Everything You Should Know About its Benefits and Downsides
Die cutters have gotten a lot more complex these days than they ever were before – and that’s a good thing!
They can do almost everything short of making you dinner.
For an up-and-coming designer, artist or just a hobbyist and DIYer, that’s a blessing.
However, that also means that they’ve gotten progressively harder and harder to use, and some of them seem almost arcane and completely unapproachable to the average person.
Well, Brother was always a company well-known for making machines that are approachable to the common person and that’s exactly what they’ve done with their ScanNCut machine.
While that machine was not a true rival to companies like Silhouette and Cricut – their latest offering, the upgraded ScanNCut2, definitely easy.
Today I’ll tell you all you need to know about it and why it’s a machine that you need to watch out for so make sure to read my full Brother ScanNCut2 review down below!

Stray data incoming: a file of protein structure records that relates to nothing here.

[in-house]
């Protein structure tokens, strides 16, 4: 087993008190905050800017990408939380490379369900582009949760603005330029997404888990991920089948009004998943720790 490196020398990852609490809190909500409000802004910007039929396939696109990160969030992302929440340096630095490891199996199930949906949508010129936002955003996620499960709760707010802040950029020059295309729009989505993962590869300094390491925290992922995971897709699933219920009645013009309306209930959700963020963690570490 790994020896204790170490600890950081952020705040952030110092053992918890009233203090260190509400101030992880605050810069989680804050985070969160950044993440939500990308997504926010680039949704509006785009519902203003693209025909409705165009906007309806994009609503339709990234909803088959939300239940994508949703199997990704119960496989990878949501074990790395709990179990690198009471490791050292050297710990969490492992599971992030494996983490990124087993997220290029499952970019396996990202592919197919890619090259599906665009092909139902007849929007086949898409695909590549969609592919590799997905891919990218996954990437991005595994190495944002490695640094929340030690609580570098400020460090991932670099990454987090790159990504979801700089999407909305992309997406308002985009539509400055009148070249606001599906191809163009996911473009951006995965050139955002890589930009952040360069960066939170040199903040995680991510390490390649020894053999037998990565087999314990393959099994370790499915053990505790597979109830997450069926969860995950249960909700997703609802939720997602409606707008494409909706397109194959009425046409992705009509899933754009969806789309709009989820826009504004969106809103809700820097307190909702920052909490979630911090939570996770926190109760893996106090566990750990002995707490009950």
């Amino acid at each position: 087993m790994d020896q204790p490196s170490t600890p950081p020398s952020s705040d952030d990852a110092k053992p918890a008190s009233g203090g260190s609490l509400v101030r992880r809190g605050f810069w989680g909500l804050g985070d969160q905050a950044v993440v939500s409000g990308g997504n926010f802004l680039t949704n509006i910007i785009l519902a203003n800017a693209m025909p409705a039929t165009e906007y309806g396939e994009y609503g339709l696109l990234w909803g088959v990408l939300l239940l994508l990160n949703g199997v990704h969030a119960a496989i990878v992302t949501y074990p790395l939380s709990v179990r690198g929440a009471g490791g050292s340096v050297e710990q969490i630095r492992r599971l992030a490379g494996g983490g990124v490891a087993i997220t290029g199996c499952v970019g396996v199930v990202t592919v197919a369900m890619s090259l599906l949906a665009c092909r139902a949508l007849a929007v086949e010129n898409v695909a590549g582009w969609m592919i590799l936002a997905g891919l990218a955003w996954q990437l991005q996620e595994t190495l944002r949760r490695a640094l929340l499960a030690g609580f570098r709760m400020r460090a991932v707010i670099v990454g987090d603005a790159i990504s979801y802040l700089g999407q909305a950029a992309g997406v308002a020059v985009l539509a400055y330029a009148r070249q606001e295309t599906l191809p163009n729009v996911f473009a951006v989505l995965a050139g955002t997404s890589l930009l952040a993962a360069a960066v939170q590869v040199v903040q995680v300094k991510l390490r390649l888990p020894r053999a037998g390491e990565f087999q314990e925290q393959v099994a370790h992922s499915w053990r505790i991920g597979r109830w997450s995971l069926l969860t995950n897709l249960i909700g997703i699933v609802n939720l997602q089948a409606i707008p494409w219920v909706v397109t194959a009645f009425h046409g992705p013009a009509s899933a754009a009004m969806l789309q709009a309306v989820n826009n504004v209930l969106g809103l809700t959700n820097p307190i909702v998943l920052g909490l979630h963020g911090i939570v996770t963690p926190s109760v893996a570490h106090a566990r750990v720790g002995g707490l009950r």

But first, if you haven’t heard of them...
If you’re more into die cutting than other types of DIY work, you might not be familiar with Brother as a company, and that’s just fine – they’re a relatively new company in this space.
However, they’re not a fresh company overall by any means. For a bit more than a century now, they’ve been well-known for their high-quality sewing machines, and in recent years they started branching out into other industries.
While their first steps in other industries, like the printing industry, for example, have been shaky at best, they’ve proven to be good at acquiring experts in those fields to rapidly improve and adapt their product lines to fit high standards.
That’s exactly what they’ve done when it comes to die cutters, and their recent offerings in this field have been much better than the machines they entered the field with.
Today, they’re a real contender to more established names in the field, and their machines are definitely worth checking out.
Brother ScanNCut2 CM350 – Grades Sheet
If you just want to get the basic idea of what I think about this machine and don’t have the time to read a lot – here are my grades![ninja_tables id="5645"]